But in the case of 39 students of Jersey City's Dickinson High School earlier this month, their new do's weren't intended to flout authority. Instead, they contributed to a cause that would make Mom and Dad proud.
On June 4, the teenagers, mostly girls (and some boys too), each had 10 inches of hair shorn by the staff of Total Image Beauty Academy on Central Avenue in Jersey City.
The hair is being donated to Locks of Love, a non-profit organization based in Lake Worth, Fla. that provides hairpieces to financially disadvantaged children under age 18 who are suffering from long-term medical hair loss.
The idea for the Dickinson High students to lose their locks came from math teacher Sinead Maguire, a redhead who had her hair cut to donate to Locks of Love before she went looking for volunteers amongst the 3,200-student body.
"I think it is really is a personal gift that helps return a sense of self-worth to those who feel they don't have any after losing their hair," Maguire said.
Maguire started looking for willing hair donors in October. She made announcements in her math classes, approached students in the hallways, and put up fliers around the school.
Soon it evolved into forming an e-mail group at Yahoo (www.yahoo.com) and forming a "Locks of Love" school club with weekly meetings.Better than wigs
The Locks of Love website (www.locksoflove.org) describes how donated hair results in custom-made hair prostheses, or hairpieces, for "every child suffering from long term or permanent medical hair loss."
Usually, such items cost between $3,500 and $6,000.
The prostheses are different from wig or artificial hairpieces because they do not require the use of tape or glue and can only be removed its wearer by breaking a vacuum seal at the temples.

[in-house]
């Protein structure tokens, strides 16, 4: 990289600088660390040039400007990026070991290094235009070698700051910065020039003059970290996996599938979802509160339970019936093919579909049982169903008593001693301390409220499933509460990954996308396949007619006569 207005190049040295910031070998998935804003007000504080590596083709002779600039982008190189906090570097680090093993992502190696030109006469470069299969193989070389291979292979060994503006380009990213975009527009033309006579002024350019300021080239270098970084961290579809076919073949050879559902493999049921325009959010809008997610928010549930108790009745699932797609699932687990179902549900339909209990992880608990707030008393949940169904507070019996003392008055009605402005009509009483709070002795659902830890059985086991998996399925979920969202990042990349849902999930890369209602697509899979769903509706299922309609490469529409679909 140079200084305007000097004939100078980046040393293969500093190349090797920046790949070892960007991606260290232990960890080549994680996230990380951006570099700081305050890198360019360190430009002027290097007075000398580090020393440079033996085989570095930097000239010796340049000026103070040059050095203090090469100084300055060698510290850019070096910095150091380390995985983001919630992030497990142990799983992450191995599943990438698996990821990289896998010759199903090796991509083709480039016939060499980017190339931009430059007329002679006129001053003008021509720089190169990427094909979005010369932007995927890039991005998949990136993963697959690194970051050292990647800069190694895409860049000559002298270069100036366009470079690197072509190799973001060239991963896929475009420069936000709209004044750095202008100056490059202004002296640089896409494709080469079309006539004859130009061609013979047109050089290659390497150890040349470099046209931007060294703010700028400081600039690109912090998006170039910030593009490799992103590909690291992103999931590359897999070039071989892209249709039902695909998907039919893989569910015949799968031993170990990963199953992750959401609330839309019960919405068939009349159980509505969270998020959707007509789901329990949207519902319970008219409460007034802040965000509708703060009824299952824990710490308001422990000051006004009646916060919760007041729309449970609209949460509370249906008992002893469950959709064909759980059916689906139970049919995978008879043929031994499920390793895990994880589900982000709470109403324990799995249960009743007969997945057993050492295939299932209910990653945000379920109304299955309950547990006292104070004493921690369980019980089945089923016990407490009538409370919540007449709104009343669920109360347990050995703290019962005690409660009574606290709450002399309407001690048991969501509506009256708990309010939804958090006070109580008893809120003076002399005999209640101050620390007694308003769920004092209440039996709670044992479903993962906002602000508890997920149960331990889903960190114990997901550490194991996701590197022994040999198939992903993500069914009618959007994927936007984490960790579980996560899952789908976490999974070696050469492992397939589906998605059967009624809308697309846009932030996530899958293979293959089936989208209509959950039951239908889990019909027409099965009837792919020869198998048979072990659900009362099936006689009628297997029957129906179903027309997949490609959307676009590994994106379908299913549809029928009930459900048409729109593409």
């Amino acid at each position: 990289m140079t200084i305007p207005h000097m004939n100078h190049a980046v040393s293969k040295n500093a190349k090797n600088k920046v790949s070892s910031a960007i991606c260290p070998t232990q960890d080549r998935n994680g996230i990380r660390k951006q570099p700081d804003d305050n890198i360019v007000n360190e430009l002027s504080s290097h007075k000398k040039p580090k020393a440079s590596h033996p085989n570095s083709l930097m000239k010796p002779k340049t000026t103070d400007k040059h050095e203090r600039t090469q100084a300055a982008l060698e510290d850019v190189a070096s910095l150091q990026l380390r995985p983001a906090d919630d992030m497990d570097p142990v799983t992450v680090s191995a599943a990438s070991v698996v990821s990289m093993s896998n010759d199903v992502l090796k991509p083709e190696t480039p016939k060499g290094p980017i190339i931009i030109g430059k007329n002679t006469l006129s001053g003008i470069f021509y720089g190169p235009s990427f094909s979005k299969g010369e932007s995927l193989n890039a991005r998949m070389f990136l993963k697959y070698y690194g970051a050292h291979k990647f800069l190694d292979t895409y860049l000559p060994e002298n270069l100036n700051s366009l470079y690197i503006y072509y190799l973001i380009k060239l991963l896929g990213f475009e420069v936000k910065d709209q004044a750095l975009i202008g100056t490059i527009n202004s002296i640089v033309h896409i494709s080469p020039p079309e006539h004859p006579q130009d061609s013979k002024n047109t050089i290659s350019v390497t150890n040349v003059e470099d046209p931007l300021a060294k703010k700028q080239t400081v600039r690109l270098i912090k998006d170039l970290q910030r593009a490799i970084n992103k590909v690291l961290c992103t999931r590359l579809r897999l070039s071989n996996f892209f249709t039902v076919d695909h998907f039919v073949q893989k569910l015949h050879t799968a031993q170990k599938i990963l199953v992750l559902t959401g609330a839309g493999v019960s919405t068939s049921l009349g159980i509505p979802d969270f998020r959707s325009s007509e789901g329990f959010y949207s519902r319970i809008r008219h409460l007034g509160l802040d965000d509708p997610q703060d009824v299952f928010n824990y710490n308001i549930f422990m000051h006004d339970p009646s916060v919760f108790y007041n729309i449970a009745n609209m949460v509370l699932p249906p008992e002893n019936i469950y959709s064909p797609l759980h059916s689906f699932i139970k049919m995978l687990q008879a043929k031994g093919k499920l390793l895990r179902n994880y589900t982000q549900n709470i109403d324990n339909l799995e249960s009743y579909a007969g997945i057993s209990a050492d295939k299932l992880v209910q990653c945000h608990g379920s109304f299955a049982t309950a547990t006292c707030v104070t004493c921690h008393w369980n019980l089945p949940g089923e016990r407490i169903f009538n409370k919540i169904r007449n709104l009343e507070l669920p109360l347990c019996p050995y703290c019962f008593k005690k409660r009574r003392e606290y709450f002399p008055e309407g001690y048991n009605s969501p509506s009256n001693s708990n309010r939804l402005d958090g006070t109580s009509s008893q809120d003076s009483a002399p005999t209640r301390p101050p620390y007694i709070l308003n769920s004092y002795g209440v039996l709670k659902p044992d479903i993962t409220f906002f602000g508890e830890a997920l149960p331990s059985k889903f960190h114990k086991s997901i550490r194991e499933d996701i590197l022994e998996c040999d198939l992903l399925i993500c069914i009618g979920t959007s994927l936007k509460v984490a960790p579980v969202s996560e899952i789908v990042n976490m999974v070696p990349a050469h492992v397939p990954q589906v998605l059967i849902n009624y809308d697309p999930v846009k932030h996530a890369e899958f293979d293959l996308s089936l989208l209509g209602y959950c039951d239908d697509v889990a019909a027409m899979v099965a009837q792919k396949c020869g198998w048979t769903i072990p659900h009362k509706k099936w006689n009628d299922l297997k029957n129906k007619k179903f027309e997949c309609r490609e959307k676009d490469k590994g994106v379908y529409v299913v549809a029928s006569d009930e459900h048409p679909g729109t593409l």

The prosthesis is created after parents of child with hair loss create a plaster cast mold, from which a plastic fitting cap is made that will keep the hair in place. This custom fitting cap is what provides the vacuum seal function.
The prosthesis requires between 6 and 10 ponytails. and each strand of hair is hand injected into a silicone base up to 150,000 times. Once the prostheses are provided, each child may style it to complement their facial features.
Children ages 6 to 18 can reapply for a new prosthesis every 18 months. 'Hair' to make a difference
Maguire was still elated last week about the contributions of the 39 students, along with two parents, two teachers, and one Total Image staff member.
"It's definitely a feel-good experience for everyone involved," Maguire said. "I was seeing smiles from the kids the day after they got their hair cut."
She continued, "Despite the bad rap this school gets from the press, they are good kids, and I know 75 percent of them from my classes."
More and more students began showing interest.
"I was surprised that the kids who gave their commitment in October saw this through," Maguire said.
But she recalled one girl who was enthusiastic about getting her hair cut, but was surprised after it was done.
"She was crying after she went through getting her hair cut," Maguire said. "She probably didn't realize the impact until it actually happened."
Maguire said kids are coming up to her ready to give up their hair for next year.
"They tell me, 'I'm growing my hair for next year so I can get it cut.'" she said.
Maguire also gives credit to the staff of Total Image for stepping in at the last minute and offering two hours of their time to cut the students' hair.
Michael Yun, the head of the Central Avenue Special Improvement District, also praised the students and the salon.
"It is great to see local students taking an interest in helping others and setting the standard for today's youth in Jersey City," Yun said. "Total Image Beauty Academy did right by encouraging their efforts. This is a great example of how a small business can get involved with community initiatives and capitalize on being a good neighbor."